Big Data: Big Headache Or Big Opportunity?
Peter Suciu for redOrbit.com – Your Universe Online
Data is everywhere in the digital world. Every time a computer or digital device is powered on, there is data at our finger tips. Big data is a type of data that could be a game changer in the next decade, and according to a new Pew Internet/Elon University survey that looked at the opinions of Internet experts, observers and stakeholders, this larger than the average data should be a good thing.
Of those surveyed, 53 percent said big data would produce an overall positive effect by 2020, while 39 percent said it would have an over negative effect and eight percent opted not to answer.
To understand what this means requires a quick step back. What exactly is “big data?”
According to McKinsey&Company big data could be the “next frontier for innovation, competition and productivity,” which sounds like a big deal and a big promise. The research firm suggested, “The amount of data in our world has been exploding, and analyzing large data sets—so-called big data—will become a key basis of competition, underpinning new waves of productivity growth, innovation, and consumer surplus, according to research by MGI and McKinsey’s Business Technology Office.”
And IBM explained it thoroughly as well:
“Every day, we create 2.5 quintillion bytes of data — so much that 90% of the data in the world today has been created in the last two years alone. This data comes from everywhere: sensors used to gather climate information, posts to social media sites, digital pictures and videos, purchase transaction records, and cell phone GPS signals to name a few. This data is big data.”
Those who have suggested that big data will be a big deal with a big positive effect also note its potential to solve diverse problems.
The United States federal government apparently believed enough in big data to invest a not-so-small $200 million in big data. In March the Obama administration announced the “Big Data Research and Development Initiative,” which is to be launched through six federal departments and agencies that together will work to “improve the tools and techniques needed to access, organize, and glean discoveries from huge volumes of digital data.”
But is this really as big as it sounds? And is this something that will play a big role in our daily lives? The answer is yes and no.
“Unless you’re a computer science PhD or a database professional, it’s easy to take the term literally,” wrote Patrick Houston, co-founder of MediaArchitechs, for Information Week. “And among those who do, don’t forget, are the corporate execs and line-of-business managers with whom even those of you in the know must deal. To them, ‘big’ is just about the amount. It’s not difficult to imagine the petabytes piling up out there, given the contrail of information everyone exhausts as they move across the various fixed and mobile networks.”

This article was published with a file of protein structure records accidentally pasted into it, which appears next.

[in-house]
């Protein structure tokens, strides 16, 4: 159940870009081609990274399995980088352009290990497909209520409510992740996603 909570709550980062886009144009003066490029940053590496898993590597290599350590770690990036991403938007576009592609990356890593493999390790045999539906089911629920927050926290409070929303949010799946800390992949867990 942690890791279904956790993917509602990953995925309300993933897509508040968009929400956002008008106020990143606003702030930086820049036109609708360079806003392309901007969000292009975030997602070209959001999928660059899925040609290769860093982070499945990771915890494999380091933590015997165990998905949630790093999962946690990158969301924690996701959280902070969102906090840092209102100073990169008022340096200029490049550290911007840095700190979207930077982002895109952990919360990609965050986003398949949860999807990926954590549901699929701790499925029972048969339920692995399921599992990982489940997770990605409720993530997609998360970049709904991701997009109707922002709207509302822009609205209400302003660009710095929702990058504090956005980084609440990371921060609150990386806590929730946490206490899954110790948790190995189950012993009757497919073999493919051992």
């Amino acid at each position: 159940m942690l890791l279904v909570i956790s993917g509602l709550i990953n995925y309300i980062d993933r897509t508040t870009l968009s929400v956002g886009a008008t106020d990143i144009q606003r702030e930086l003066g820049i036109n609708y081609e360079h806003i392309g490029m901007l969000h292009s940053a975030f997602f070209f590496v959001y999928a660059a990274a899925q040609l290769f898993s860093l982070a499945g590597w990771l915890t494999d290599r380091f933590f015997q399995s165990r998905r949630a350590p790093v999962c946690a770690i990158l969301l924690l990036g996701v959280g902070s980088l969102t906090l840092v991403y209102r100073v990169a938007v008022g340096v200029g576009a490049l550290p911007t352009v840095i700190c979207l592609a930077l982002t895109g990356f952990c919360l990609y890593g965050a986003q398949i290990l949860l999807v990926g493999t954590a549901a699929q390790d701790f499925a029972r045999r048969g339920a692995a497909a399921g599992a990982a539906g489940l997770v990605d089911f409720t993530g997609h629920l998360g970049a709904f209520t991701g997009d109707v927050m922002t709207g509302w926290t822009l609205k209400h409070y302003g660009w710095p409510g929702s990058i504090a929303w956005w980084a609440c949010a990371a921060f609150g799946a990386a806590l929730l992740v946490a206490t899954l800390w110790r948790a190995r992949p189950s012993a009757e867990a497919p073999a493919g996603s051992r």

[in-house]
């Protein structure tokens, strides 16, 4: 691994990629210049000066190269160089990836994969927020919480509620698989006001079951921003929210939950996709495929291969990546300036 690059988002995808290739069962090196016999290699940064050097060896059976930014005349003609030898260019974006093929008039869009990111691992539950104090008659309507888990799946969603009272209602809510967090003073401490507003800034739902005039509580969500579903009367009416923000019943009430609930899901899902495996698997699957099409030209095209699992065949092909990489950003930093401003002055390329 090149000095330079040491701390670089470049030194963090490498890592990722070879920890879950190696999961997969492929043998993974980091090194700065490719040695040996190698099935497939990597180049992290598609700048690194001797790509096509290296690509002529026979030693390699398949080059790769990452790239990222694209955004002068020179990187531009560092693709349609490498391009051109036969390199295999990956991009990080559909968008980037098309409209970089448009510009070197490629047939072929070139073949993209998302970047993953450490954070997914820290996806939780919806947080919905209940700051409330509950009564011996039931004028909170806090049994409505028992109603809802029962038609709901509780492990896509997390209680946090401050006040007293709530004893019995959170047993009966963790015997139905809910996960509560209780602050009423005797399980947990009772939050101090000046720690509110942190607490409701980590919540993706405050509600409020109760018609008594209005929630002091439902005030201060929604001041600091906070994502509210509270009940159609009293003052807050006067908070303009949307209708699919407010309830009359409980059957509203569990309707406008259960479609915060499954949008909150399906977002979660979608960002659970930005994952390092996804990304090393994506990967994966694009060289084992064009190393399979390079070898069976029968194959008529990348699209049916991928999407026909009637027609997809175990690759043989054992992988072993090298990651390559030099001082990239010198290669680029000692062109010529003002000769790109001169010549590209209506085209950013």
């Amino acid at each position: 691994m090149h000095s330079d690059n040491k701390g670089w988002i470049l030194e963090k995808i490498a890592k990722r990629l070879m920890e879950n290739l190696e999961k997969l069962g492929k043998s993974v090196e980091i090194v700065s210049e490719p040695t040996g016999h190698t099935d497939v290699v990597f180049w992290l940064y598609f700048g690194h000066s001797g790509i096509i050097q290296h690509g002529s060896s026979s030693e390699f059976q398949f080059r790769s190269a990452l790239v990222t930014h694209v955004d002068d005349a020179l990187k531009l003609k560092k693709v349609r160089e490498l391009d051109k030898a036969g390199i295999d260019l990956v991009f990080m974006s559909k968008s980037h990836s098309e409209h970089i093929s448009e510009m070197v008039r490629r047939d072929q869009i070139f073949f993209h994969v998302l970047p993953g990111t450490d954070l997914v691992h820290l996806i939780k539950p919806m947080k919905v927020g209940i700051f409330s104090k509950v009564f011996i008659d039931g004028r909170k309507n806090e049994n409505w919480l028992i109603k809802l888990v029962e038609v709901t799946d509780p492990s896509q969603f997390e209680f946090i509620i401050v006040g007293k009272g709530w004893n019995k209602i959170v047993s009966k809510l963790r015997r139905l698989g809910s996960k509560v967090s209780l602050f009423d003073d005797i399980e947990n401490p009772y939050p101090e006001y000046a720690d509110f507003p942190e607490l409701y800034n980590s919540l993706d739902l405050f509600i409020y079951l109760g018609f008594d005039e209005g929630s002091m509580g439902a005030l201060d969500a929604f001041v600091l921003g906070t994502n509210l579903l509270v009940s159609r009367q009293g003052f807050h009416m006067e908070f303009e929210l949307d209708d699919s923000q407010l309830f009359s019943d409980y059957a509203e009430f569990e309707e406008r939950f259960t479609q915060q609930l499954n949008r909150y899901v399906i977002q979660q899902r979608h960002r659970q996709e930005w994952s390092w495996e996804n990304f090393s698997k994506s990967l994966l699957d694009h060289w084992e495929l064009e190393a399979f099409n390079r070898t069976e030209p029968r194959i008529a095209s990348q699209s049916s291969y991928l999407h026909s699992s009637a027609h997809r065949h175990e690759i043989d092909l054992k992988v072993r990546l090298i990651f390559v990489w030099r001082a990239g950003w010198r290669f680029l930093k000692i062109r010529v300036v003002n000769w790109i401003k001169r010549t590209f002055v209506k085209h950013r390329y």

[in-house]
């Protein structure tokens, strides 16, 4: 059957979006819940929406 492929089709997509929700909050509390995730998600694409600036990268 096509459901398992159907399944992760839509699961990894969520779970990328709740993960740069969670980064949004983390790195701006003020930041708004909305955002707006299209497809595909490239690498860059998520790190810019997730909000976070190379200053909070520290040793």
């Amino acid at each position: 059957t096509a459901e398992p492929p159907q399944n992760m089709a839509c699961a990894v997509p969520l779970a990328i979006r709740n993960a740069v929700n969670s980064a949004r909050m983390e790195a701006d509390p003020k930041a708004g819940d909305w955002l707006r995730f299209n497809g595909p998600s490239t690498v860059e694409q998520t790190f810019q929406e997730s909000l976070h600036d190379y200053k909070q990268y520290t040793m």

Some of the respondents however maintained that the benefits of big data could outweigh any negatives.
“Media and regulators are demonizing Big Data and it’s supposed threat to privacy,” wrote Jeff Jarvis, professor, pundit and blogger, according to Fast Company. “Such moral panics have occurred often thanks to changes in technology…But the moral of the story remains: there is value to be found in this data, value in our newfound publicness. Google’s founders have urged government regulators not to require them to quickly delete searches because, in their patterns and anomalies, they have found the ability to track the outbreak of the flu before health officials could and they believe that by similarly tracking a pandemic, millions of lives could be saved. Demonizing data, big or small, is demonizing knowledge, and that is never wise.”
And some respondents in the survey felt that big data would more likely benefit companies and corporate interests over individuals.
“The world is too complicated to be usefully encompassed in such an undifferentiated Big Idea,” wrote John Pike, the director of GlobalSecurity.org. “Whose ‘Big Data’ are we talking about? Wall Street, Google, the NSA? I am small, so generally I do not like Big.”
The author of the survey, Prof. Janna Anderson, suggested to Fast Company that the statistical split between positive and negative outlooks for big data isn’t the most important part, nor was a ruling on the future of big data the point of the survey. Additionally, many respondents suggested that big data would likely have both positive and negative elements.
In other words, big data could very well be something quite big, but its benefits or negative effects will only be determined in how it is used.